Nearly all the large successful free software (and many non-free) projects makes extensive use of plug-in architectures. From EMACS to Firefox (XPCOM and others), WordPress, Apache, Linux, Perl (CPAN), PHP (PECL).
From this we conclude that they are an important and useful model for software development.
As a security person, and previously as a system admin, nearly all my pain comes from bad modules, modules which don’t work because they are too old, modules that don’t work because they are for newer versions only, and keeping modules up to date. Modules or Applications that embed third party dependencies, but don’t maintain them (some even go so far as to bundle specially maintained versions of ancient Java runtime environments from Oracle).
The number one issue for me is modules that don’t use the OS update mechanism (think Perl modules & WordPress Plug-ins).
Thus in many cases you probably should use modules in your software project, you probably also want consider bundling some or all the modules the user is likely to commonly want as standard (so the OS vendors bundle them too), you probably then need a mechanism to disable the ones it turns out they don’t need (think a2dismod). You then also need to think carefully how you will deliver (securely), and update (timely), modules than don’t qualify for inclusion for everyone, or which arrive after release. How developers will test modules to establish which versions they will work with (rather than the inevitable “what I’m running and newer (till you find it breaks)” approach).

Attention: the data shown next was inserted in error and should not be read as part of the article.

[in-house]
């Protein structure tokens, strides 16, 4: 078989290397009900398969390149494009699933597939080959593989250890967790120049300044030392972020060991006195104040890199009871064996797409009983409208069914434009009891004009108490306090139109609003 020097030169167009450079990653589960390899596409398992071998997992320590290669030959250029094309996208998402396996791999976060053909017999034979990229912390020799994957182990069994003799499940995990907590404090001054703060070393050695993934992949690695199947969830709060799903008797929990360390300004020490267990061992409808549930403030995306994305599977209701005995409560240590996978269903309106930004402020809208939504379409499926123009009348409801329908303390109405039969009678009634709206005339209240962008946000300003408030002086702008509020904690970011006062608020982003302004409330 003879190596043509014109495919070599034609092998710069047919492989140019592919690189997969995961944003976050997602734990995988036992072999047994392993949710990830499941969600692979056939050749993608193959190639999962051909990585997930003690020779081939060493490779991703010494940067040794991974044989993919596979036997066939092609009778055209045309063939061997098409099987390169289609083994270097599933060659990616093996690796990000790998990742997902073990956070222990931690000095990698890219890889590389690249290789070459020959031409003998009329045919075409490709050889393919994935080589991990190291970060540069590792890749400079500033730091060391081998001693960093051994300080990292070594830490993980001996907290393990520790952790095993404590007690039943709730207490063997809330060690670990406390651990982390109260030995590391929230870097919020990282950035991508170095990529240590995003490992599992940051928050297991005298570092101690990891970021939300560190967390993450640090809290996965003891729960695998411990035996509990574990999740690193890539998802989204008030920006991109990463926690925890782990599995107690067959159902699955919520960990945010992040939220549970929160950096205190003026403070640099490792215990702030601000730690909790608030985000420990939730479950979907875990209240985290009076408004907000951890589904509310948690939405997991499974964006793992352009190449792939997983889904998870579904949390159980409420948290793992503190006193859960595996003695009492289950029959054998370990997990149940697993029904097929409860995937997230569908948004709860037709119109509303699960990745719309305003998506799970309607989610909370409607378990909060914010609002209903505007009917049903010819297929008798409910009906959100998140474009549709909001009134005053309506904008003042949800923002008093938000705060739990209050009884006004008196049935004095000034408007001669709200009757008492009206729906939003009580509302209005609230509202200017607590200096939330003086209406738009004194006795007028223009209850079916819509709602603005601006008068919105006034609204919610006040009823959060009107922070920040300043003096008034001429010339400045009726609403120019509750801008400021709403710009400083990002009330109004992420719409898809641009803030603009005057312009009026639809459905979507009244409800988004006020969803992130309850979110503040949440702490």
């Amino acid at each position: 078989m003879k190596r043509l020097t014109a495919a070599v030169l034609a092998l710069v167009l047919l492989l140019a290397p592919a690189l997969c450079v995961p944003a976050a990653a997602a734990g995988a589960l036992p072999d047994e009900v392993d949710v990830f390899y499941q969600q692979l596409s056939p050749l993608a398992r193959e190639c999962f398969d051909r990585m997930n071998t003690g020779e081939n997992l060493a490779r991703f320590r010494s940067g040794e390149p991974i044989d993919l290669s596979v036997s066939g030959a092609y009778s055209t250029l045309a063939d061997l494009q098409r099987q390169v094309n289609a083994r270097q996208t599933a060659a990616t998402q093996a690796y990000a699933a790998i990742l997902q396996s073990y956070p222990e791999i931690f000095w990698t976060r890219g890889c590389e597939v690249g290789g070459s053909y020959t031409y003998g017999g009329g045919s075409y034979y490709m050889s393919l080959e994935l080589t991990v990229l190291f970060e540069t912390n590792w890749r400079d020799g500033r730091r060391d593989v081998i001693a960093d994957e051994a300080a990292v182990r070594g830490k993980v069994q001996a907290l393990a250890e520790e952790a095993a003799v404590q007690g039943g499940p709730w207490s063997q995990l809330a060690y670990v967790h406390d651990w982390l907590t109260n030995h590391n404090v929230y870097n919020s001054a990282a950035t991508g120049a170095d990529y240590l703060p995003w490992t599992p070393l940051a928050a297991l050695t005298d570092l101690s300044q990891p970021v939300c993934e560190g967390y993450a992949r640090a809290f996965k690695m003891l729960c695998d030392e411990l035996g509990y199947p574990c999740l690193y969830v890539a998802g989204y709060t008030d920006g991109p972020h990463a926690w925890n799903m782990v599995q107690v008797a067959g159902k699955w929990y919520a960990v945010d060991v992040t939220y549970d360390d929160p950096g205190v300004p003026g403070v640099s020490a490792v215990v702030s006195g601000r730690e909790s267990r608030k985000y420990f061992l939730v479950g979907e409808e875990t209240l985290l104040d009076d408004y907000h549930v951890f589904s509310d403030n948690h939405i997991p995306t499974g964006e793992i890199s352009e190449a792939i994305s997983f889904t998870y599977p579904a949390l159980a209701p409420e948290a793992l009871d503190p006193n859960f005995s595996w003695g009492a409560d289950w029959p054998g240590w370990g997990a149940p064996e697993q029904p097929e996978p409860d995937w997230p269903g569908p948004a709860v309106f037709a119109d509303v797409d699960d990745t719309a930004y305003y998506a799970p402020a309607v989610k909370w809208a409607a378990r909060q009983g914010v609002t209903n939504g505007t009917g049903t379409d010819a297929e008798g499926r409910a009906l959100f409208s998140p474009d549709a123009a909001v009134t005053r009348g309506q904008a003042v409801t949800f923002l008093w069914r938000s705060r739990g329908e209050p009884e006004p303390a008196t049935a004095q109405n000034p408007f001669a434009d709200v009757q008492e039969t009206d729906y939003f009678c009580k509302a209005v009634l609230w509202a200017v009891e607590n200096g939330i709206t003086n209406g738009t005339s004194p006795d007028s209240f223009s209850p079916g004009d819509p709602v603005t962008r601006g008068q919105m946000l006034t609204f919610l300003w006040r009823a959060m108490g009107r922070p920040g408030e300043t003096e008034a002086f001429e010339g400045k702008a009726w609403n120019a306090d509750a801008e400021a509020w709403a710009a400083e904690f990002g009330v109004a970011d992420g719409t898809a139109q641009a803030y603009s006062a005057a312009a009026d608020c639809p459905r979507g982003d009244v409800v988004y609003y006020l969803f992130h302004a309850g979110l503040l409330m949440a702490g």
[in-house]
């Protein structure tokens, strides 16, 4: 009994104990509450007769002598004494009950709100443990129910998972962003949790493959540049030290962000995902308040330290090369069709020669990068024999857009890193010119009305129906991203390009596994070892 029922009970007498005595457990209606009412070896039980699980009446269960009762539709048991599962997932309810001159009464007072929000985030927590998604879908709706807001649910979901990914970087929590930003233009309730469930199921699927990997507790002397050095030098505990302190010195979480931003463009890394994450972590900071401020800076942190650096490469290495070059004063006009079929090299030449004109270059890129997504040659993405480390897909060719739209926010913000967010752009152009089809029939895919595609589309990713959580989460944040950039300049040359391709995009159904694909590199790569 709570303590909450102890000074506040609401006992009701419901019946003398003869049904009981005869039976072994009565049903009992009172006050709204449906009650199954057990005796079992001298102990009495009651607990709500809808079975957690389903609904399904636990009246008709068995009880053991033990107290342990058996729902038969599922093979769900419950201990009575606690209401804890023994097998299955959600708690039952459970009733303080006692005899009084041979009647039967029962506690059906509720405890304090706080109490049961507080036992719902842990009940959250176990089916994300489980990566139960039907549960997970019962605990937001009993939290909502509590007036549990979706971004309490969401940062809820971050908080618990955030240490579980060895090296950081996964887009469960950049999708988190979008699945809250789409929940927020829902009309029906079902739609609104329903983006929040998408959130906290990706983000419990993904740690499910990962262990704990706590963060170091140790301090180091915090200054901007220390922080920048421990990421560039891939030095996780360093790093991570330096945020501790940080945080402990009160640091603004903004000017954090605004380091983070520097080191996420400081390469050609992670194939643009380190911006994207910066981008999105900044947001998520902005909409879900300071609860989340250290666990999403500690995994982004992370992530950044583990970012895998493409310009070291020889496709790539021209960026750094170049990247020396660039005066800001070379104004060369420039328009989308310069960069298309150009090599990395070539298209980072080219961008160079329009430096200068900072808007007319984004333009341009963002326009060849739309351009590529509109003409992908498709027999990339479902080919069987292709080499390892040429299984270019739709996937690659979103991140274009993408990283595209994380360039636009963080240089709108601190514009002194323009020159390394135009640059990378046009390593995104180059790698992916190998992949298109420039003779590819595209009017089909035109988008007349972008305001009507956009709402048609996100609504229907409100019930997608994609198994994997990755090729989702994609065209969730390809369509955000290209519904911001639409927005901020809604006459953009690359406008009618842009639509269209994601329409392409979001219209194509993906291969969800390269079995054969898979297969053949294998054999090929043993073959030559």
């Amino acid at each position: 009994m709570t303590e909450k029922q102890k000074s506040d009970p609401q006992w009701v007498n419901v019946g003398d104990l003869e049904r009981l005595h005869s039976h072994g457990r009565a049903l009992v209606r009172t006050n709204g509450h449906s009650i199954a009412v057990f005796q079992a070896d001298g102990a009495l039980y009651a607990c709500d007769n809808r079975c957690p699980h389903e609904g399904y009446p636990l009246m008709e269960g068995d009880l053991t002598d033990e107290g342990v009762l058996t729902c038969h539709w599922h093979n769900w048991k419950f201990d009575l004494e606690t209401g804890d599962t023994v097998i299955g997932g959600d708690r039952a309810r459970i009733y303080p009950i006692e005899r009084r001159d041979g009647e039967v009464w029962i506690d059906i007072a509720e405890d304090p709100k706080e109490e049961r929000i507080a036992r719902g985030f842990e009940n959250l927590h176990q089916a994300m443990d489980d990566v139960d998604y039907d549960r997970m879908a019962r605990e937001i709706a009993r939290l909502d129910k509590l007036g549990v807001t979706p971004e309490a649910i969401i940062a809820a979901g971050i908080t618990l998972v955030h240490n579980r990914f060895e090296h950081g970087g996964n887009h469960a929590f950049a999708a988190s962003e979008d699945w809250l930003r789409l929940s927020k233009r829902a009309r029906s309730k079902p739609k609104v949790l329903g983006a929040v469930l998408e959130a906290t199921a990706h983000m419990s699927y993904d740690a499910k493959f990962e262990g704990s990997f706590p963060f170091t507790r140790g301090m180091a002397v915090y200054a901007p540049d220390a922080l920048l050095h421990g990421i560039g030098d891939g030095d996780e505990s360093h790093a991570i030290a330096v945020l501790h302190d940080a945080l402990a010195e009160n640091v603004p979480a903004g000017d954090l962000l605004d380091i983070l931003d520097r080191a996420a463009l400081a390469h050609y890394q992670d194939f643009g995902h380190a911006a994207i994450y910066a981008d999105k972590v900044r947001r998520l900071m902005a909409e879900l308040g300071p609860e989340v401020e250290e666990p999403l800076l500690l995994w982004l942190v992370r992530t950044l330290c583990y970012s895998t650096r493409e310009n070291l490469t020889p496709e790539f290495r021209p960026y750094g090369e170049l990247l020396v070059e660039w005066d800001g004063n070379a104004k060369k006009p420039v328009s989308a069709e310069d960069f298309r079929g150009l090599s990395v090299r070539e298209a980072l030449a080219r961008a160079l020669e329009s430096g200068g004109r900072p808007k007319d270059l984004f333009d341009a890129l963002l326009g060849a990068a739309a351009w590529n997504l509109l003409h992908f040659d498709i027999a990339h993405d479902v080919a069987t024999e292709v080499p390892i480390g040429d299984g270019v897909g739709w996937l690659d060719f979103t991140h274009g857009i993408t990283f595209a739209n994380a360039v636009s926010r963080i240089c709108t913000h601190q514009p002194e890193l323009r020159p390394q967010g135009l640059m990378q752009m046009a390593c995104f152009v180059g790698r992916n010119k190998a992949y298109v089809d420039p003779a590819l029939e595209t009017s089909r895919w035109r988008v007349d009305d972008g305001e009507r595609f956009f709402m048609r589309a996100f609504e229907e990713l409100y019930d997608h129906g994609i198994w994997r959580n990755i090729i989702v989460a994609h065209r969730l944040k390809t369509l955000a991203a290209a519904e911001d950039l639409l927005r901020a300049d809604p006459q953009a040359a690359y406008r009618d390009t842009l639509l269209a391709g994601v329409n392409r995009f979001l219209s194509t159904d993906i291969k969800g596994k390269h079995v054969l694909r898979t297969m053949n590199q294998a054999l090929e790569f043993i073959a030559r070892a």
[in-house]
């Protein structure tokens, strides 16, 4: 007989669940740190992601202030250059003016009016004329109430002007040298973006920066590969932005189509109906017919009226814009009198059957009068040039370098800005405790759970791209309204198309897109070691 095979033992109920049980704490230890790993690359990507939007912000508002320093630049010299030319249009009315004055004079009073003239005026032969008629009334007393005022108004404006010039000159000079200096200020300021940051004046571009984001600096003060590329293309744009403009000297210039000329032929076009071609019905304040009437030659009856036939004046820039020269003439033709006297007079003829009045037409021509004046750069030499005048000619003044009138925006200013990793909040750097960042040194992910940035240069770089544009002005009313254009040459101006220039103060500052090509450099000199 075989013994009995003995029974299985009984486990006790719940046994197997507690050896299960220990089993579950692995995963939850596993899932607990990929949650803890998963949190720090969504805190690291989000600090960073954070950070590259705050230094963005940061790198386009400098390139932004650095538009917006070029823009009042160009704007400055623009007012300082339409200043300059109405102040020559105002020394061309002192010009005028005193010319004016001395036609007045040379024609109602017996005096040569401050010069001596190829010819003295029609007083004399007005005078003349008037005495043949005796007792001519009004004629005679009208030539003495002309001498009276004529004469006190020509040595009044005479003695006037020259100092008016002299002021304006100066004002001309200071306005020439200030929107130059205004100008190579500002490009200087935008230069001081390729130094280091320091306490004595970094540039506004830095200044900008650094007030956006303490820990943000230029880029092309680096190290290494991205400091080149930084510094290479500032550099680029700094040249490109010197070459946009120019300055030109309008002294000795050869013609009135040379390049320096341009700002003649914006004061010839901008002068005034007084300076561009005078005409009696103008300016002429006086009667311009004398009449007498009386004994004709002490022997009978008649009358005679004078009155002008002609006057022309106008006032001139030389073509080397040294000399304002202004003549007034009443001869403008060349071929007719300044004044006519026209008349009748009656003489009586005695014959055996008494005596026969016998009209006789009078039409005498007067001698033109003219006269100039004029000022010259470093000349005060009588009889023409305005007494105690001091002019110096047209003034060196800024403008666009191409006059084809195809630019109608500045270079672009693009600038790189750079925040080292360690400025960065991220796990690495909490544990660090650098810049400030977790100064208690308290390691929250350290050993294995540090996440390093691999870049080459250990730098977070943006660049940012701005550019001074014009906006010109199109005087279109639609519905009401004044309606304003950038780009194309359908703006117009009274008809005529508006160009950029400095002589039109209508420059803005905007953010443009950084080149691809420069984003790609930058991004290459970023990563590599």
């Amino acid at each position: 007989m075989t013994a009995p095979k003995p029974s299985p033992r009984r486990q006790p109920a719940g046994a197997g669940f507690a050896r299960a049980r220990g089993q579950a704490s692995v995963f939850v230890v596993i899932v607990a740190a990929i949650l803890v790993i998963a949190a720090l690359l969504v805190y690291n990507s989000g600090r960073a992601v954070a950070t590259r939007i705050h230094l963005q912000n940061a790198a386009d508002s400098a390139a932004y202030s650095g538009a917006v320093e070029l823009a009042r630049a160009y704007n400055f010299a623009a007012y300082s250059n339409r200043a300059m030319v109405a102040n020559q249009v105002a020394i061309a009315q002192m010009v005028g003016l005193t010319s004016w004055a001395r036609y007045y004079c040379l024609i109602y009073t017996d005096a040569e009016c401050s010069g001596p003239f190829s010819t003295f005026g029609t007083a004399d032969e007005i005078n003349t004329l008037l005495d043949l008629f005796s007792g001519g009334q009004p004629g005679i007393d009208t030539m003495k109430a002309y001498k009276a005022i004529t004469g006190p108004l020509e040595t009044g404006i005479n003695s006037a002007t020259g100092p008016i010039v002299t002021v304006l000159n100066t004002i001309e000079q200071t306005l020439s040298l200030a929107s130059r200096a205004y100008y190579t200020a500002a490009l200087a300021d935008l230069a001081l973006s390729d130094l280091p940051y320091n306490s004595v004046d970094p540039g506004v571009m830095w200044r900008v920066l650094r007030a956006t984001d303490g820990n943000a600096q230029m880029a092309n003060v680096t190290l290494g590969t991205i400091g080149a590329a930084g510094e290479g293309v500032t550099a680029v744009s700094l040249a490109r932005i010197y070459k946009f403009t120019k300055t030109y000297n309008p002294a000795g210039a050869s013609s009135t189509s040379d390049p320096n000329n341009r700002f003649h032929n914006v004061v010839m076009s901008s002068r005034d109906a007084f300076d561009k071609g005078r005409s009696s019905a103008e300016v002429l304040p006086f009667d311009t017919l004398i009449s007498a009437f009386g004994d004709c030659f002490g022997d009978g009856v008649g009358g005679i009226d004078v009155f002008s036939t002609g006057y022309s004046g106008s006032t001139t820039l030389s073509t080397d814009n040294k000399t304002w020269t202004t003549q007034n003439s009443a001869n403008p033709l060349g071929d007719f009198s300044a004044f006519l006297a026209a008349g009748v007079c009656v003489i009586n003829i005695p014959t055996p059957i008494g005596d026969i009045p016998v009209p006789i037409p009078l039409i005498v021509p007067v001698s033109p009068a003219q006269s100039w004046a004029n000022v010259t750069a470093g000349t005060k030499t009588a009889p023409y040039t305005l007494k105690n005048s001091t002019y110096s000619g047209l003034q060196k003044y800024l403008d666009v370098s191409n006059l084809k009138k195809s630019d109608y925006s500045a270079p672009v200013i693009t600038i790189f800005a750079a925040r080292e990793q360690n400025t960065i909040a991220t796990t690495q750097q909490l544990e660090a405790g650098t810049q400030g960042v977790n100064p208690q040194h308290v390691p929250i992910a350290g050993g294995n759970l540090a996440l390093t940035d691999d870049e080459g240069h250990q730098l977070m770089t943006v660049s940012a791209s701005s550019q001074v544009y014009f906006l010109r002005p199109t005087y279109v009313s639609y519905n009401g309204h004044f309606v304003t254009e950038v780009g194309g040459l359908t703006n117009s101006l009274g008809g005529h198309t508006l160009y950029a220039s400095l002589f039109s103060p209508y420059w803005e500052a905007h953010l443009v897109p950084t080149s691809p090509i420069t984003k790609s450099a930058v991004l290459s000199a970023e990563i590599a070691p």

Then make sure you document all the relevant APIs clearly, and maintain this documentation (with examples).
If it sounds like a lot of work, it is, but if you don’t do it, you are pushing some or all this work off onto your users, who will (collectively) repeat it for each installed instance, for each module (or release of each module), and if they don’t your software will get a bad reputation for security, reliability or maintainability.
Indeed I think this is one of the things that held back Perl adoption, is non-Perl experts typically have no idea how to deliver a Perl application and all the required (Perl) dependencies on their platform of choice except by using CPAN (and you really don’t want to be there due to dependency hell), or if the linux distro vendor happens to package the software and all the dependencies (Probably only Debian even bothers to try for more than a handful of Perl applications). It is easy to do this, but you need to know a fair bit about Perl before you discover the methods that make it so. Most deliver with Perl modules they needs bundled, which is the only way with Perl apps not packaged with the OS, if you go this way remember to release new versions every time a dependency has a security update.
Thus I think the answer is to use a plug-in architecture for writing the software, for all the benefits it brings, but mostly hide this from the end-user as much as possible. This is typically how Apache is delivered, and causes very little pain for system admins relative to its utility, and the high risk environment (due to nearly everything being exposed to untrusted data from the Internet).
If you can make it easy to distribute plug-ins as packages, for the various OS vendors to distribute, you’ll save yourself a lot of grief, win friends and maybe even influence people.